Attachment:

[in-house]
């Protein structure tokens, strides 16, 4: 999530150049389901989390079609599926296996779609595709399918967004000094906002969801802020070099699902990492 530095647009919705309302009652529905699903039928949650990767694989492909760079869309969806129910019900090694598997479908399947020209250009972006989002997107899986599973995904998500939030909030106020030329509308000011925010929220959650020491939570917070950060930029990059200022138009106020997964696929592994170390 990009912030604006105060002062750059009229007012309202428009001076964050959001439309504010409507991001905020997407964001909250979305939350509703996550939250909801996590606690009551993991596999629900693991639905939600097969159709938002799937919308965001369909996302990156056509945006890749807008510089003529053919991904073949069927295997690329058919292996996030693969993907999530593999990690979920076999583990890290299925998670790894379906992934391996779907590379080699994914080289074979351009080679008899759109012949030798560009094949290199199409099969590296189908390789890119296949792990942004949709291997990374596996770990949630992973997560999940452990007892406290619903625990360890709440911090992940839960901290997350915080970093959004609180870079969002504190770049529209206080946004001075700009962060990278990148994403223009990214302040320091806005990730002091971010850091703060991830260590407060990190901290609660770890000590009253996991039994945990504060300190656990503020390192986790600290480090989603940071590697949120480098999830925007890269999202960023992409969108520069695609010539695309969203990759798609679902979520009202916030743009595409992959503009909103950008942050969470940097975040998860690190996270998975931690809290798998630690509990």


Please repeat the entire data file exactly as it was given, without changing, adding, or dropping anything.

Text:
[in-house]
């Protein structure tokens, strides 16, 4: 999530150049389901989390079609599926296996779609595709399918967004000094906002969801802020070099699902990492 530095647009919705309302009652529905699903039928949650990767694989492909760079869309969806129910019900090694598997479908399947020209250009972006989002997107899986599973995904998500939030909030106020030329509308000011925010929220959650020491939570917070950060930029990059200022138009106020997964696929592994170390 990009912030604006105060002062750059009229007012309202428009001076964050959001439309504010409507991001905020997407964001909250979305939350509703996550939250909801996590606690009551993991596999629900693991639905939600097969159709938002799937919308965001369909996302990156056509945006890749807008510089003529053919991904073949069927295997690329058919292996996030693969993907999530593999990690979920076999583990890290299925998670790894379906992934391996779907590379080699994914080289074979351009080679008899759109012949030798560009094949290199199409099969590296189908390789890119296949792990942004949709291997990374596996770990949630992973997560999940452990007892406290619903625990360890709440911090992940839960901290997350915080970093959004609180870079969002504190770049529209206080946004001075700009962060990278990148994403223009990214302040320091806005990730002091971010850091703060991830260590407060990190901290609660770890000590009253996991039994945990504060300190656990503020390192986790600290480090989603940071590697949120480098999830925007890269999202960023992409969108520069695609010539695309969203990759798609679902979520009202916030743009595409992959503009909103950008942050969470940097975040998860690190996270998975931690809290798998630690509990």